without any Â»glueÂ« keeping organism together as some
sciences are trying to get to the Â»final truthÂ«. Practically
with nothing, chasing bilions adn bilions connections and
impulses in nervous system without any basic Â»glueÂ«. So my
final goal as I repeated many times is to see how all
possible control units work coordinatedly in organism at the
same time. And as I repeated many times, the time of the PCT
by my oppinion hasn’t come yet, because of the missing
technology.

Â

``````        I
``````

hope Martin that I answered your question, as that is as far
as I go. For now…

Â

``````        I will omitt
``````

other discussion as irrelevant. It was just for Â»testingÂ«
for how Â»realityÂ« will be always perceived differently in
different persons Most probable in accordance to their
purposes, which are varying. And I think that no simple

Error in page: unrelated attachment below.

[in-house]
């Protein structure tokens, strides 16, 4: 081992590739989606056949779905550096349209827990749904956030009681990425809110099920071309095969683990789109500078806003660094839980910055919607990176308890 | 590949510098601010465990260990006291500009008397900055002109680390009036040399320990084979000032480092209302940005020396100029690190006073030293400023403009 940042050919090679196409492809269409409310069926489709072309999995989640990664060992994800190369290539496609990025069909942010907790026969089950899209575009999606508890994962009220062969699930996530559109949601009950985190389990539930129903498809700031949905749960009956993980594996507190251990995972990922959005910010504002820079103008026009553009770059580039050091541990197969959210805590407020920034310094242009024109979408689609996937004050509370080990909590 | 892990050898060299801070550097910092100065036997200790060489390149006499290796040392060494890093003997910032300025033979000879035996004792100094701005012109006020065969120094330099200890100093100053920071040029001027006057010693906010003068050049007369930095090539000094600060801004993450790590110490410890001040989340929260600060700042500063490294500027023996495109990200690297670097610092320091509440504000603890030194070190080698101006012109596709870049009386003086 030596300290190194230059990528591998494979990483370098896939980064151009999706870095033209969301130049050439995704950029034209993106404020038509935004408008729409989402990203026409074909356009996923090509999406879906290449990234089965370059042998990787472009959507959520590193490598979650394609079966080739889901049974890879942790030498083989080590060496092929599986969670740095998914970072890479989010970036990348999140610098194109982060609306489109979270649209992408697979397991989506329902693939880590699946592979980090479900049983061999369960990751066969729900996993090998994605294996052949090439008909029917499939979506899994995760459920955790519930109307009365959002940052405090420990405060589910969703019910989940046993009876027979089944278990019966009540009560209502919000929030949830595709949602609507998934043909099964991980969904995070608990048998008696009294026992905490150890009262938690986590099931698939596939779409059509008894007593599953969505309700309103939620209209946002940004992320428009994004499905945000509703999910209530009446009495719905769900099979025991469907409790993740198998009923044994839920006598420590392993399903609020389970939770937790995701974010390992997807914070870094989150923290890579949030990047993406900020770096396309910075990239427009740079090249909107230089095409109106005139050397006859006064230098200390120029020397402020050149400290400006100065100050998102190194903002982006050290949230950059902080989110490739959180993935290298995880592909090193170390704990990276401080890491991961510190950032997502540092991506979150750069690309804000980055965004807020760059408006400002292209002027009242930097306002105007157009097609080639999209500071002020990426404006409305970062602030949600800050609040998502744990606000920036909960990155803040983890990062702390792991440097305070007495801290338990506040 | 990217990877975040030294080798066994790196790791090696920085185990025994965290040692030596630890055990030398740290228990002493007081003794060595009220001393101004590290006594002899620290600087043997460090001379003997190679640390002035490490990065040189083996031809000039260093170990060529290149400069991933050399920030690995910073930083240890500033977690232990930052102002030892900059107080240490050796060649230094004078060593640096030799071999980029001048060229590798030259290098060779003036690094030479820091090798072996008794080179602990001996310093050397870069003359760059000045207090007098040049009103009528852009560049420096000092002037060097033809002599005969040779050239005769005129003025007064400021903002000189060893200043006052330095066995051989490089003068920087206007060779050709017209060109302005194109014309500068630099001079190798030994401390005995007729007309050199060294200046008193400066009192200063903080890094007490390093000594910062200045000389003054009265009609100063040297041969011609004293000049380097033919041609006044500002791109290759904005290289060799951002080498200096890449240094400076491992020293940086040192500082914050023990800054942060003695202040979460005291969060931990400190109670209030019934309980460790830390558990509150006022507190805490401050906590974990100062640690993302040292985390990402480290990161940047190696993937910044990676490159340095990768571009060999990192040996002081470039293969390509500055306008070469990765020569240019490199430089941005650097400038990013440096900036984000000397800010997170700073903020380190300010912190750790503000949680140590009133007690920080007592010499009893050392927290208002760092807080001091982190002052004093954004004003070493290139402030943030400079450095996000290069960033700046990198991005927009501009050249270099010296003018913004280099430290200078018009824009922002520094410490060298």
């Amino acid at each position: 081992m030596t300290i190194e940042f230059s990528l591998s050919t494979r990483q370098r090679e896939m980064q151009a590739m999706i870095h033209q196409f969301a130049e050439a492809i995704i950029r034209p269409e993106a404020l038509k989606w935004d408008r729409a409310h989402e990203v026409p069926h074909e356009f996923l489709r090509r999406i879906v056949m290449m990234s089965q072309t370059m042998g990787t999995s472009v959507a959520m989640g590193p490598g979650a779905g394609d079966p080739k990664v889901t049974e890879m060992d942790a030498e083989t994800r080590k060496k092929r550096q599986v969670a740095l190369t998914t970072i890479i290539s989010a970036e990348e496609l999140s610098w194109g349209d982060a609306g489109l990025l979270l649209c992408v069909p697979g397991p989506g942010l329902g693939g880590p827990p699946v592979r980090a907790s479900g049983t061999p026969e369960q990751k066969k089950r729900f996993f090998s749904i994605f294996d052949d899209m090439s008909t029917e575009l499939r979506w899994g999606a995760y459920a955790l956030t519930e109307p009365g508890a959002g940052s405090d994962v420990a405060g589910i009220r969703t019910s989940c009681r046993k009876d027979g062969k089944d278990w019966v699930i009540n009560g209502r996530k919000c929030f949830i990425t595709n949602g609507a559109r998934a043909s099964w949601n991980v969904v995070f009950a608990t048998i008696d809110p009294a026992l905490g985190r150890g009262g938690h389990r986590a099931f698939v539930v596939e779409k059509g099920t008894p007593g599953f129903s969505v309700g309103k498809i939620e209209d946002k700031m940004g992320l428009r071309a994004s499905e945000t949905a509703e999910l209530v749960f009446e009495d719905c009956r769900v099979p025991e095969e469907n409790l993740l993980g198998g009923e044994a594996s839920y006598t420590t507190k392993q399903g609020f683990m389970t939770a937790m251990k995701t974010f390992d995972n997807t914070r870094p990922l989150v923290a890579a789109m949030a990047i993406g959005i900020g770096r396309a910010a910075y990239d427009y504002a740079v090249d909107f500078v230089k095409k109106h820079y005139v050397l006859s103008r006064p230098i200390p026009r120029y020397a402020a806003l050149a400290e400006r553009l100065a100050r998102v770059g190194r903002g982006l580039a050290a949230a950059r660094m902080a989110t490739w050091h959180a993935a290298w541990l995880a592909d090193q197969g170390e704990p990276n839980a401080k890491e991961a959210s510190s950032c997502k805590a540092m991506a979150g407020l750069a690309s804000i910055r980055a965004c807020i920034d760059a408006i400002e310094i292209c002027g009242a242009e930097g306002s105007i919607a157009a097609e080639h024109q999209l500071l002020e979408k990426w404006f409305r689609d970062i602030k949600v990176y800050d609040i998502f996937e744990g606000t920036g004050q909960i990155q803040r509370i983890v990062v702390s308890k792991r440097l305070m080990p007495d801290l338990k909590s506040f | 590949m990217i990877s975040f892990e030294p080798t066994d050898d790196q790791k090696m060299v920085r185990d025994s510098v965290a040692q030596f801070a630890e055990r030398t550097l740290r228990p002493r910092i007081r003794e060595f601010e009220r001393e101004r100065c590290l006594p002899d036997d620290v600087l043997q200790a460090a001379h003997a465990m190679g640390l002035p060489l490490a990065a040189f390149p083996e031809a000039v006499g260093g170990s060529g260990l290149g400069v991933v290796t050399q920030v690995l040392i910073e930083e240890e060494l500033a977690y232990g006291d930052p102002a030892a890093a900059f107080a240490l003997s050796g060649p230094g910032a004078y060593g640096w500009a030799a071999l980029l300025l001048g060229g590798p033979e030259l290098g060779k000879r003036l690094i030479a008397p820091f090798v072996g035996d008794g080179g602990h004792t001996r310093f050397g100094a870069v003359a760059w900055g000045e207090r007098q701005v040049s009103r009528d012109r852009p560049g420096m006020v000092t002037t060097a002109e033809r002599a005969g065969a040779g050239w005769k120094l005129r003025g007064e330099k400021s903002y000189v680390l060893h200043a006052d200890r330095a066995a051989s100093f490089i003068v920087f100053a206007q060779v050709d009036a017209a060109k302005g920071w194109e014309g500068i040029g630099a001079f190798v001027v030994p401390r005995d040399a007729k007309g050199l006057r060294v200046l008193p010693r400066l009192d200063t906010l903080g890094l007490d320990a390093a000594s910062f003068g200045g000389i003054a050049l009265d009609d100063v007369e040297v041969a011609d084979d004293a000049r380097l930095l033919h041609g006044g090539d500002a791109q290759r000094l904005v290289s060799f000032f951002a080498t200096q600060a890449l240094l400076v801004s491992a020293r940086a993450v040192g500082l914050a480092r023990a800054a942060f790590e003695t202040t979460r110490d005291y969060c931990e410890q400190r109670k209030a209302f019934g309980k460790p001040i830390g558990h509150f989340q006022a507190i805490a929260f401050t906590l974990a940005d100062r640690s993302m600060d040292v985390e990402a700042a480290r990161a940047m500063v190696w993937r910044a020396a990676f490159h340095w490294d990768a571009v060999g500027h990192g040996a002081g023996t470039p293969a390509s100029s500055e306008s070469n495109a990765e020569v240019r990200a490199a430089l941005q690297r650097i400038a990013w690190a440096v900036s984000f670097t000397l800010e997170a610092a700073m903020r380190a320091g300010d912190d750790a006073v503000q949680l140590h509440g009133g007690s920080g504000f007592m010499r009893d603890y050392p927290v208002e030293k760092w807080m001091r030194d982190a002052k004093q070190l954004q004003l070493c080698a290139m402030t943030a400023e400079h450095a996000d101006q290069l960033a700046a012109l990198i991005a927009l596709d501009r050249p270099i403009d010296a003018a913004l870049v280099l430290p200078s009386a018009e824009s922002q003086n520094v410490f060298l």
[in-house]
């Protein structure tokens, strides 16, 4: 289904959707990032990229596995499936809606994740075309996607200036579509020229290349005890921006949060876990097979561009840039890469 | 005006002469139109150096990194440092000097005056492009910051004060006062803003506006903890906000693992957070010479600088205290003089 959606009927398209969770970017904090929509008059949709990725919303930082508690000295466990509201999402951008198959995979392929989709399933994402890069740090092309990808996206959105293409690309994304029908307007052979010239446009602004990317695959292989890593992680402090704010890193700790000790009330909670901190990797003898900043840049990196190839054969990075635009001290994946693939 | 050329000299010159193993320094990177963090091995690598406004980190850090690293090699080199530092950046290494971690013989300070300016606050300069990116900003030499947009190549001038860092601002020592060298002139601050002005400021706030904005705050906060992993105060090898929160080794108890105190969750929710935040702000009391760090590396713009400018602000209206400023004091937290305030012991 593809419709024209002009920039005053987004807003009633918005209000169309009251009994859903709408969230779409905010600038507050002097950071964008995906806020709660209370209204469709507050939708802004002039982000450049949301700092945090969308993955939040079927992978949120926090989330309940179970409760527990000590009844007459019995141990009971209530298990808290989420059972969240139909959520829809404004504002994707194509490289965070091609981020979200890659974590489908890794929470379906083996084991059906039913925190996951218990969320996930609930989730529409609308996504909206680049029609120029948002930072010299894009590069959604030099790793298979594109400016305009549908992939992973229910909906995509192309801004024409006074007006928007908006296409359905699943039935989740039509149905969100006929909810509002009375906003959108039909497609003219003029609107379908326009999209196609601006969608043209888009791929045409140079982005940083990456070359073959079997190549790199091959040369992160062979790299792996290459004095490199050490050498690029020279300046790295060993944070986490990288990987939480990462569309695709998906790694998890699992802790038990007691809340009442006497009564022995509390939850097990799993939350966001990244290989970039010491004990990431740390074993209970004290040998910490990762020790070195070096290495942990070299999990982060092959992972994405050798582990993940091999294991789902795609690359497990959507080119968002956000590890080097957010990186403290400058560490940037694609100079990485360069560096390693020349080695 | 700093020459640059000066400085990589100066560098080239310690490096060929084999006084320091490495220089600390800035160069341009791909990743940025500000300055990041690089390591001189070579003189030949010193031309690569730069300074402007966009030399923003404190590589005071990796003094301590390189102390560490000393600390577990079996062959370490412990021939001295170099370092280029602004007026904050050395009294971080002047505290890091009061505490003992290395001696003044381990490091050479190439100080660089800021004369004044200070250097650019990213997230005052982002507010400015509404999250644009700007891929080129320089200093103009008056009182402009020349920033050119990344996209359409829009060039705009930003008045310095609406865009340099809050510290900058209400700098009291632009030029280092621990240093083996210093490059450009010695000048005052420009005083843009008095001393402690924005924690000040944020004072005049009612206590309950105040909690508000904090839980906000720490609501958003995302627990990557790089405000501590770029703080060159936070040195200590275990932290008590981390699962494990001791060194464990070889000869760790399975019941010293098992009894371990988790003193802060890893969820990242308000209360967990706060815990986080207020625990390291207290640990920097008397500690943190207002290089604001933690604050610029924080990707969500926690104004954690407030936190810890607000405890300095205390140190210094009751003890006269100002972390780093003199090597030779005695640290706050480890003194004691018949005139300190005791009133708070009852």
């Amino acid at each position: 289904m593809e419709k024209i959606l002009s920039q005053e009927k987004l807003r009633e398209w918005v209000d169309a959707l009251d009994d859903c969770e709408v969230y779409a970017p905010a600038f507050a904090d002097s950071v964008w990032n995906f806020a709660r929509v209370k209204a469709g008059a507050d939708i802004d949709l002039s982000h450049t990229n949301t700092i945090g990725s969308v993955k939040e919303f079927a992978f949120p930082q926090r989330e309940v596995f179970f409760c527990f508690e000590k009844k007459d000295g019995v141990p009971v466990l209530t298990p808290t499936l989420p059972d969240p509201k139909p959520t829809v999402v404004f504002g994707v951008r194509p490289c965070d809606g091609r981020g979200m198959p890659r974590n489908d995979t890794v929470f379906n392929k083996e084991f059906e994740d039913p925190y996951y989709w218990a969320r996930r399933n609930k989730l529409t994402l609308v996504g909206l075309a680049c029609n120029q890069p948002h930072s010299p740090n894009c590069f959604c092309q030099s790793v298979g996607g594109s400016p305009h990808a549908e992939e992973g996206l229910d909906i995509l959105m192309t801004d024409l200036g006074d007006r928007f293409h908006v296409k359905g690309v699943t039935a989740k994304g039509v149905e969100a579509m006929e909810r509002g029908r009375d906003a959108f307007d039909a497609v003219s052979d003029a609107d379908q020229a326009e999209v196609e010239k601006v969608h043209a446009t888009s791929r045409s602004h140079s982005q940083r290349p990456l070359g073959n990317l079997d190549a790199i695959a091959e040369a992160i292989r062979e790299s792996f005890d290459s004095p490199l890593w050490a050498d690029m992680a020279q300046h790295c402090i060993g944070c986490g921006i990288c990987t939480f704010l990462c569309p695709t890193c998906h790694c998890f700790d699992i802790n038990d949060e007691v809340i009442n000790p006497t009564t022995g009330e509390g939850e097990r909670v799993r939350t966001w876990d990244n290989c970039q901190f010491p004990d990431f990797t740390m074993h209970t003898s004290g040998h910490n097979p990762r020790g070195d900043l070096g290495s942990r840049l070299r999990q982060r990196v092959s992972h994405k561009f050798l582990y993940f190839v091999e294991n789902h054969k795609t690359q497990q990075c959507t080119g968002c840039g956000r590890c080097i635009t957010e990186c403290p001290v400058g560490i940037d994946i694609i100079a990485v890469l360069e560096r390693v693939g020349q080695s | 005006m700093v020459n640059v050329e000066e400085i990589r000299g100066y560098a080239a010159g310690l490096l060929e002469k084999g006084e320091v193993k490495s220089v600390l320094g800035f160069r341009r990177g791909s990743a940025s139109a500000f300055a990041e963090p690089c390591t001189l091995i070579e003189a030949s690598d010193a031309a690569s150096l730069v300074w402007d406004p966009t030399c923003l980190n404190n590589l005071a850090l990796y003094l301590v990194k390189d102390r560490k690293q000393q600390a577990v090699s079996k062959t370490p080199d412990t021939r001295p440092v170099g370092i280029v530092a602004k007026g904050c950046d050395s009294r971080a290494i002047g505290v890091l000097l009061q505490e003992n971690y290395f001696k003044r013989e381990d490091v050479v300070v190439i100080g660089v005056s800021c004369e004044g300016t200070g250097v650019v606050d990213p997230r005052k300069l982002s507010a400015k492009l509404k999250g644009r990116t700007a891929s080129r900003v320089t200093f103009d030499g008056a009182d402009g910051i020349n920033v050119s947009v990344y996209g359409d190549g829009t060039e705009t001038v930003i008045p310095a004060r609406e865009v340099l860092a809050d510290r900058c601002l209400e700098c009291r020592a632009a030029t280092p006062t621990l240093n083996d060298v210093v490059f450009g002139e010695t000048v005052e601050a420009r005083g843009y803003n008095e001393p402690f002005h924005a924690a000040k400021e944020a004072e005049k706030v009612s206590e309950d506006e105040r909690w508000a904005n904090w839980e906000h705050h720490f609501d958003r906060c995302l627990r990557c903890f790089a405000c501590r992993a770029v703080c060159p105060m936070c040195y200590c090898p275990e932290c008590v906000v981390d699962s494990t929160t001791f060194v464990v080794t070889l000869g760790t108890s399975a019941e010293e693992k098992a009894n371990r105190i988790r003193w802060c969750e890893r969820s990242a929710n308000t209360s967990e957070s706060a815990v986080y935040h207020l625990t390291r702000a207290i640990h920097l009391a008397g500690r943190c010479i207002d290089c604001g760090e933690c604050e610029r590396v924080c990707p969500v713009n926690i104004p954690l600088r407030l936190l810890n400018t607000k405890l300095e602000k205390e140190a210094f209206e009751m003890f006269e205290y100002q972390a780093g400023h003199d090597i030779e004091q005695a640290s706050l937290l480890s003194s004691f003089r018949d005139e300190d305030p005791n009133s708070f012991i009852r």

experiment can prove opposite. I think more of them as being
missleading. I’m only sorry that nobody else joined the
Â»TestÂ«.

Â

Best,

Â

Boris

Â

MT :

``````      What is written on Pages 245 and 246 is an
``````

expansion of what Rick has been trying to tell you. By that
far into the book, what Rick has been saying should already be
taken for granted.

Â

``````        HB
``````

:

``````        As
``````

I said I don’t see any expansion of what Rick wrote.

``````      Well, from a quote you make later in your message, at least we
``````

are reading the same text, and I see it as very much an
expansion of what Rick wrote; an expansion into the situation
in which the reference values can change while the